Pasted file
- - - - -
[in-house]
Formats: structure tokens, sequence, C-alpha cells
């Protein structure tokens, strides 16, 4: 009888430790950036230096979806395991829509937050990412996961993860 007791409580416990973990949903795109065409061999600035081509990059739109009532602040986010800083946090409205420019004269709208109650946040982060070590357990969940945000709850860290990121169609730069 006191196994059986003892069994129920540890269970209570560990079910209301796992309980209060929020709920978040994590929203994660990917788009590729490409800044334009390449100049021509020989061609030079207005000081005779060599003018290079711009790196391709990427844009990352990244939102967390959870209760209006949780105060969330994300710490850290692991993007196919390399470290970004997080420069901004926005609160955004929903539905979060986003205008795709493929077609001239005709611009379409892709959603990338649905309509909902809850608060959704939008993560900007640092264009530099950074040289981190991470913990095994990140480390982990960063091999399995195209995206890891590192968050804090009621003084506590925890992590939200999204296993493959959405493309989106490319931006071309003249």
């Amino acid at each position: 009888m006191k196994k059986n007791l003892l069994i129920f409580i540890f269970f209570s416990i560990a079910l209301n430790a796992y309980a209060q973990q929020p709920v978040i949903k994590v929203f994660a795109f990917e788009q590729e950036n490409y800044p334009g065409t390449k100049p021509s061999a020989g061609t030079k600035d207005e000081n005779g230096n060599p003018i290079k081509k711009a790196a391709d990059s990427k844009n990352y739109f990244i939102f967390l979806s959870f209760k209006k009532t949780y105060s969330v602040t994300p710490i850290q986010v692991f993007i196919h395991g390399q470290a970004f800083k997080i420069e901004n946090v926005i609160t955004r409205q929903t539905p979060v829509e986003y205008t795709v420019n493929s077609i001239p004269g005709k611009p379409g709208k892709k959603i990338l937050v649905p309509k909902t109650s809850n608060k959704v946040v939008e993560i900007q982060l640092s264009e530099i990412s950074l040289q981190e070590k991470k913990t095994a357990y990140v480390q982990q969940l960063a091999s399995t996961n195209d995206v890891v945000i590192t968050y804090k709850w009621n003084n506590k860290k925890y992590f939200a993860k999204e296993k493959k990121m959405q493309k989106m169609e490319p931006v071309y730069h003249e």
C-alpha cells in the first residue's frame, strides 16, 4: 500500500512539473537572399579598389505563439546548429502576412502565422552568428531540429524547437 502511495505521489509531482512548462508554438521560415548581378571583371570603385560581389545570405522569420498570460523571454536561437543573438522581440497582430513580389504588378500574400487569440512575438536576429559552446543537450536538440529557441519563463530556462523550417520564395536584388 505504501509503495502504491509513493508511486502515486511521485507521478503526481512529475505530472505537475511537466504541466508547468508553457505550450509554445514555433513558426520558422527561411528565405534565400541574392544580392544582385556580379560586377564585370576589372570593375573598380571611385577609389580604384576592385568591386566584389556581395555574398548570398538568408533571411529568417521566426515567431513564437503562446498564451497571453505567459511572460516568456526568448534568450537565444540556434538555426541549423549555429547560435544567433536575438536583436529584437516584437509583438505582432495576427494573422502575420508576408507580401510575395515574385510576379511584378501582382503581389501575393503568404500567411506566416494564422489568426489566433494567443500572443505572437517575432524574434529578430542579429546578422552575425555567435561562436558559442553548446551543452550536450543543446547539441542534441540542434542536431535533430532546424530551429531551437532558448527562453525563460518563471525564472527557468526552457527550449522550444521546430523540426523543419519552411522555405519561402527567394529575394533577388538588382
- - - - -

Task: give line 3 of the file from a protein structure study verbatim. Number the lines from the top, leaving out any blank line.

């Protein structure tokens, strides 16, 4: 009888430790950036230096979806395991829509937050990412996961993860 007791409580416990973990949903795109065409061999600035081509990059739109009532602040986010800083946090409205420019004269709208109650946040982060070590357990969940945000709850860290990121169609730069 006191196994059986003892069994129920540890269970209570560990079910209301796992309980209060929020709920978040994590929203994660990917788009590729490409800044334009390449100049021509020989061609030079207005000081005779060599003018290079711009790196391709990427844009990352990244939102967390959870209760209006949780105060969330994300710490850290692991993007196919390399470290970004997080420069901004926005609160955004929903539905979060986003205008795709493929077609001239005709611009379409892709959603990338649905309509909902809850608060959704939008993560900007640092264009530099950074040289981190991470913990095994990140480390982990960063091999399995195209995206890891590192968050804090009621003084506590925890992590939200999204296993493959959405493309989106490319931006071309003249």